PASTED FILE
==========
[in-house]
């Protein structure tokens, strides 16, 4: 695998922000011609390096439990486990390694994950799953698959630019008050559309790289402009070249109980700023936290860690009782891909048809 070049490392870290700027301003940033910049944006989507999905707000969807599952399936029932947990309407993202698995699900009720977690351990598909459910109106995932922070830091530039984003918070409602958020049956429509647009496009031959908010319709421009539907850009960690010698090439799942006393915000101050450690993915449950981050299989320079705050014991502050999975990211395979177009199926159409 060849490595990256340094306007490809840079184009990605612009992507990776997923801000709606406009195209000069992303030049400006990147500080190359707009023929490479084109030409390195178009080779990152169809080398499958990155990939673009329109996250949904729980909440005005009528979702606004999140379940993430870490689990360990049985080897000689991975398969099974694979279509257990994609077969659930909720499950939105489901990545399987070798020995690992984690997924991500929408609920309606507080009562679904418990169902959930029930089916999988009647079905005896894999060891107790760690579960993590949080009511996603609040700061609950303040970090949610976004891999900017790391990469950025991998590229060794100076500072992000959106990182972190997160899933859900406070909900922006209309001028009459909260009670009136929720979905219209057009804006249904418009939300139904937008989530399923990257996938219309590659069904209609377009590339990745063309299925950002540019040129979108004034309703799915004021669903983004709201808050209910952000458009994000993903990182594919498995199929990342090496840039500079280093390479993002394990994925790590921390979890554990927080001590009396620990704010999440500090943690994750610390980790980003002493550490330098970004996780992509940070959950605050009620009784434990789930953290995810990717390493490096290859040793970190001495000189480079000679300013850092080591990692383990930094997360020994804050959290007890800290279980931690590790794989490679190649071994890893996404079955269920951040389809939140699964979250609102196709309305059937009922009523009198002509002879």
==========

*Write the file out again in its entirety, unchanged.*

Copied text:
[in-house]
């Protein structure tokens, strides 16, 4: 695998922000011609390096439990486990390694994950799953698959630019008050559309790289402009070249109980700023936290860690009782891909048809 070049490392870290700027301003940033910049944006989507999905707000969807599952399936029932947990309407993202698995699900009720977690351990598909459910109106995932922070830091530039984003918070409602958020049956429509647009496009031959908010319709421009539907850009960690010698090439799942006393915000101050450690993915449950981050299989320079705050014991502050999975990211395979177009199926159409 060849490595990256340094306007490809840079184009990605612009992507990776997923801000709606406009195209000069992303030049400006990147500080190359707009023929490479084109030409390195178009080779990152169809080398499958990155990939673009329109996250949904729980909440005005009528979702606004999140379940993430870490689990360990049985080897000689991975398969099974694979279509257990994609077969659930909720499950939105489901990545399987070798020995690992984690997924991500929408609920309606507080009562679904418990169902959930029930089916999988009647079905005896894999060891107790760690579960993590949080009511996603609040700061609950303040970090949610976004891999900017790391990469950025991998590229060794100076500072992000959106990182972190997160899933859900406070909900922006209309001028009459909260009670009136929720979905219209057009804006249904418009939300139904937008989530399923990257996938219309590659069904209609377009590339990745063309299925950002540019040129979108004034309703799915004021669903983004709201808050209910952000458009994000993903990182594919498995199929990342090496840039500079280093390479993002394990994925790590921390979890554990927080001590009396620990704010999440500090943690994750610390980790980003002493550490330098970004996780992509940070959950605050009620009784434990789930953290995810990717390493490096290859040793970190001495000189480079000679300013850092080591990692383990930094997360020994804050959290007890800290279980931690590790794989490679190649071994890893996404079955269920951040389809939140699964979250609102196709309305059937009922009523009198002509002879």